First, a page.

Thanks, David, for giving me something to blog about; I usually have to be primed before my brain cells start working. This is really about priests.
As I read the O.T. (from a liberal viewpoint, at least), I'm impressed that as a whole it shapes up as a continuous conflict between prophet and priest (the idea is not original with me). This conflict found its culmination in the N.T., where Jesus prophetically struggled against the priestly tradition. Overturning the tables of the moneychangers may be seen as a poetic statement of that fundamental truth.
The priests seemed to win, but we know better. "He arose; he arose; hallelujah Christ arose" (a favorite Clayton hymn since before I was born). Matthew tells us that at Jesus' death a fundamental structural change of the Judaic faith took place.
I'm quoting here John Wesley's note on Matthew 27:51:
"Immediately upon his death, while the sun was still darkened, the veil of the temple, which separated the holy of holies from the court of the priests, though made of the richest and strongest tapestry, was rent in two from the top to the bottom: so that while the priest was ministering at the golden altar (it being the time of the sacrifice) the sacred oracle, by an invisible power was laid open to full view: God thereby signifying the speedy removal of the veil of the Jewish ceremonies the casting down the partition wall, so that the Jews and Gentiles were now admitted to equal privileges, and the opening a way through the veil of his flesh for all believers into the most holy place."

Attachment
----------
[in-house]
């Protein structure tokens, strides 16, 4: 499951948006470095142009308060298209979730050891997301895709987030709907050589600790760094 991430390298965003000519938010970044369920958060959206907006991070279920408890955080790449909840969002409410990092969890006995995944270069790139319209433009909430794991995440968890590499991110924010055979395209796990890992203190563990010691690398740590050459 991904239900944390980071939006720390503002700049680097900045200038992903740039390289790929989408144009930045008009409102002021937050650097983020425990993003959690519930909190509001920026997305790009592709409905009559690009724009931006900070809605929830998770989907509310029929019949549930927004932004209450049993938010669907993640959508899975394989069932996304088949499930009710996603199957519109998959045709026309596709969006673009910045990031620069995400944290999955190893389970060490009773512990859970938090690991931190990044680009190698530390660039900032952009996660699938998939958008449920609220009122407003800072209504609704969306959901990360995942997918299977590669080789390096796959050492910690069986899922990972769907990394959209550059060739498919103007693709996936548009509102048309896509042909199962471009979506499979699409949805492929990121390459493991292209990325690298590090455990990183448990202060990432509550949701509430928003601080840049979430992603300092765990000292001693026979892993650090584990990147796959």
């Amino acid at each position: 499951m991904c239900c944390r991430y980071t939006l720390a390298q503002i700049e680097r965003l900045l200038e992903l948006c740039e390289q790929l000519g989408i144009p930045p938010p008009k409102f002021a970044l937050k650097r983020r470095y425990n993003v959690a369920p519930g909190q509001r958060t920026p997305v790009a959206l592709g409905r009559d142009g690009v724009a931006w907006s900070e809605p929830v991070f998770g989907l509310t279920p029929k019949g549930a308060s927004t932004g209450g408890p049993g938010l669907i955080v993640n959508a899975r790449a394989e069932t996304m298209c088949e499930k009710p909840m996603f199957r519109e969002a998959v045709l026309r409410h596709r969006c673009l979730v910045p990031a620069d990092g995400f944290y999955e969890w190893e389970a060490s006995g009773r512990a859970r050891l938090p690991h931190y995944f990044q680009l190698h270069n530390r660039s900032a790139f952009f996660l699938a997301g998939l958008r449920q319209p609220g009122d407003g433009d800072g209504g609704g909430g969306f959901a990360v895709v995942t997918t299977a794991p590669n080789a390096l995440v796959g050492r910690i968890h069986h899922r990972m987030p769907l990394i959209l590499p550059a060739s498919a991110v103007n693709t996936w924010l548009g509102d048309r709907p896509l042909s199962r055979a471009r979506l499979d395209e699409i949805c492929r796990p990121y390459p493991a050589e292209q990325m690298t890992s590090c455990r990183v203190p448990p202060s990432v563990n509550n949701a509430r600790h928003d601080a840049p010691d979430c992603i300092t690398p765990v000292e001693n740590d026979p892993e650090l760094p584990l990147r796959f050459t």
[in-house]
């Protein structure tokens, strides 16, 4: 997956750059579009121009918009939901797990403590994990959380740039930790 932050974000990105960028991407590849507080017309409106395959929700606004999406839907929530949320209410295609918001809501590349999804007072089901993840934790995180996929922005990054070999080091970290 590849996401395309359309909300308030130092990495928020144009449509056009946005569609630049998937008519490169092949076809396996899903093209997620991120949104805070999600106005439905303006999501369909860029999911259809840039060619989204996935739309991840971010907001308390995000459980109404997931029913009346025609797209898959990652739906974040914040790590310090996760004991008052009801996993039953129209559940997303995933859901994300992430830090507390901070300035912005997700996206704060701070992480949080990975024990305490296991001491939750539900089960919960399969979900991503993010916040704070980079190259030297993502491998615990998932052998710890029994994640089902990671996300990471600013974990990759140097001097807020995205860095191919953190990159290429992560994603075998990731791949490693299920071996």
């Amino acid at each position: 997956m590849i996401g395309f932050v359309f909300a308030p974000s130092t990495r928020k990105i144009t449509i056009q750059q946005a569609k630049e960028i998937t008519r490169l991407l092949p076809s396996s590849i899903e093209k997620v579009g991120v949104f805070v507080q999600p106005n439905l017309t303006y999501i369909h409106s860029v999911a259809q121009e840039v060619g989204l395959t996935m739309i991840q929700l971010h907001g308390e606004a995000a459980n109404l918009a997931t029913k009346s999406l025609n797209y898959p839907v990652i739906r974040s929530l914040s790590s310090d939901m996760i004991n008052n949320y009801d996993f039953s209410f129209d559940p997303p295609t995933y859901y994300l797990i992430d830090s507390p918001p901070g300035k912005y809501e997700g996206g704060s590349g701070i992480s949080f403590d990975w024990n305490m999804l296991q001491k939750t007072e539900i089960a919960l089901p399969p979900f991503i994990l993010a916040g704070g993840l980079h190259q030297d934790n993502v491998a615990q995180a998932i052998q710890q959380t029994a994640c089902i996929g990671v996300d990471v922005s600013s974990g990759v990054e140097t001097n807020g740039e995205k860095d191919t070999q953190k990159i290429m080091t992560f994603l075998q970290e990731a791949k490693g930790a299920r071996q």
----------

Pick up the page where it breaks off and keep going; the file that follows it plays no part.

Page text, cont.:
The N.T. figure we know most about, Paul, said that he never took money for what he did and said. In nurturing the young churches he may have been forced into a priestly role at times, but he resisted the idea according to his letters. Paul was a tentmaker. Today we have tentmaking ministers: those who don't take money for church leadership.
One of the primary tenants of the Refomation was the priesthood of the believer. Unfortunately Luther, having disposed of the priests, soon instituted a very comparable heirarchical structure. Thus it has always been: sooner or later the ordinary people decide they need someone to watch over them and insure their entry into heaven.
To go back to Weiman, mentioned in the previous post, the creative event (in this case our direct relationship with God) is soon superceded by the created good, a more stable and static entity.
In my history of the church I use the term gnostic rather than prophet because those struggling against priestly orthodoxy were usually groups of people rather than mere individuals. (Of course there were communities of prophets in the O.T.) The last gnostics named in that work were the Quakers.
Why should they be called gnostics? Because they act from their personal experience of God rather than from a priest's instructions. Fox from his earliest days as a religious revolutionist denounced the hireling priests. (He must have turned over in his grave when what became the FUM started having professional ministers.)
I'm sure there have been thousands of debates in Quaker circles re the matter of a paid clergy, and it may be continued here (that's okay). I've been primarily associated with the "unprogrammed Friends", who don't have a professional leadership. However with one experience I had with programmed Friends (years before I became a Quaker), I concluded that those people resembled a very good Methodist Church.
At one point Jesus said to us, "Call no man father." That to me seems like a clear admonition to trust in the leadership of the Holy Spirit rather than a human religious leader